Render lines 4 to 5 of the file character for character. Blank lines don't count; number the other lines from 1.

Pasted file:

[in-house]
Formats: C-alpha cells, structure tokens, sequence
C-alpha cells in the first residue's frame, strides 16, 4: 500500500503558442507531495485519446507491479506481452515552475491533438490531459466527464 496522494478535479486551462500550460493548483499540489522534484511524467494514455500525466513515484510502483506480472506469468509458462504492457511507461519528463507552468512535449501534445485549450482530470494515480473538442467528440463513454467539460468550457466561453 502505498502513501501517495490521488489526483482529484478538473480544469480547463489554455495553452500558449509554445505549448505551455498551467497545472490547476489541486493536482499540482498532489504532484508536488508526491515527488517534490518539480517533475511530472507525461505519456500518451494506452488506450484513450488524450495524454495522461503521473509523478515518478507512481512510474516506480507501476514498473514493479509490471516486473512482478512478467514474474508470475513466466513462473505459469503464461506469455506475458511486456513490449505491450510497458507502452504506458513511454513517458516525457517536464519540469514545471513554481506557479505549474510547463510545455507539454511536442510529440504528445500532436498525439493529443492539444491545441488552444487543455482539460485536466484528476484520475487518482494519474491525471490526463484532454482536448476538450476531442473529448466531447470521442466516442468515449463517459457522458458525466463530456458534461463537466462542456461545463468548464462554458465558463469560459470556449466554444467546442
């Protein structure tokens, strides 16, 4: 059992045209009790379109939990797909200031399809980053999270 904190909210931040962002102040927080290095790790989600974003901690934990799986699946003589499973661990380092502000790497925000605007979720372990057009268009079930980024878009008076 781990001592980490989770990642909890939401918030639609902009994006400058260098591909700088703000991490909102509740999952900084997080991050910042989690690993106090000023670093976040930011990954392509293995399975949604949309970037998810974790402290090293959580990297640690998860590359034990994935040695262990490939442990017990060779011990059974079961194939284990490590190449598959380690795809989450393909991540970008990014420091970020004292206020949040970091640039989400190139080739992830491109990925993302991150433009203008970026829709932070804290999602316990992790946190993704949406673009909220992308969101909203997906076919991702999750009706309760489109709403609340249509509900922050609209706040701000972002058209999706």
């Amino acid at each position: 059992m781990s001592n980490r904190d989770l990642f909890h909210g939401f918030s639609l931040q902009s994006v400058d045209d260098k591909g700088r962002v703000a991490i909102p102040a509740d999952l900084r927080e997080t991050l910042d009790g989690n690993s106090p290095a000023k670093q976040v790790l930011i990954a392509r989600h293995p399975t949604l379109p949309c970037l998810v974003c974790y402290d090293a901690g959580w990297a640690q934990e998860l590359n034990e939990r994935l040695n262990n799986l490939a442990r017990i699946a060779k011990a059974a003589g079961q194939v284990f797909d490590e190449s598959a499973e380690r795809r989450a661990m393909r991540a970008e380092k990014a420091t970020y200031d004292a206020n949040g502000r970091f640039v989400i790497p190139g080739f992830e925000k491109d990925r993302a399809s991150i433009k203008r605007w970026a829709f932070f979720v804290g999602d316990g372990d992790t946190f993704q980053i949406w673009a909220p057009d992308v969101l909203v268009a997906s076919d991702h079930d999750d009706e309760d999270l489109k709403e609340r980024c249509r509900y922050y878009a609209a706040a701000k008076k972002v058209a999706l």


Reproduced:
């Protein structure tokens, strides 16, 4: 059992045209009790379109939990797909200031399809980053999270 904190909210931040962002102040927080290095790790989600974003901690934990799986699946003589499973661990380092502000790497925000605007979720372990057009268009079930980024878009008076 781990001592980490989770990642909890939401918030639609902009994006400058260098591909700088703000991490909102509740999952900084997080991050910042989690690993106090000023670093976040930011990954392509293995399975949604949309970037998810974790402290090293959580990297640690998860590359034990994935040695262990490939442990017990060779011990059974079961194939284990490590190449598959380690795809989450393909991540970008990014420091970020004292206020949040970091640039989400190139080739992830491109990925993302991150433009203008970026829709932070804290999602316990992790946190993704949406673009909220992308969101909203997906076919991702999750009706309760489109709403609340249509509900922050609209706040701000972002058209999706």
């Amino acid at each position: 059992m781990s001592n980490r904190d989770l990642f909890h909210g939401f918030s639609l931040q902009s994006v400058d045209d260098k591909g700088r962002v703000a991490i909102p102040a509740d999952l900084r927080e997080t991050l910042d009790g989690n690993s106090p290095a000023k670093q976040v790790l930011i990954a392509r989600h293995p399975t949604l379109p949309c970037l998810v974003c974790y402290d090293a901690g959580w990297a640690q934990e998860l590359n034990e939990r994935l040695n262990n799986l490939a442990r017990i699946a060779k011990a059974a003589g079961q194939v284990f797909d490590e190449s598959a499973e380690r795809r989450a661990m393909r991540a970008e380092k990014a420091t970020y200031d004292a206020n949040g502000r970091f640039v989400i790497p190139g080739f992830e925000k491109d990925r993302a399809s991150i433009k203008r605007w970026a829709f932070f979720v804290g999602d316990g372990d992790t946190f993704q980053i949406w673009a909220p057009d992308v969101l909203v268009a997906s076919d991702h079930d999750d009706e309760d999270l489109k709403e609340r980024c249509r509900y922050y878009a609209a706040a701000k008076k972002v058209a999706l």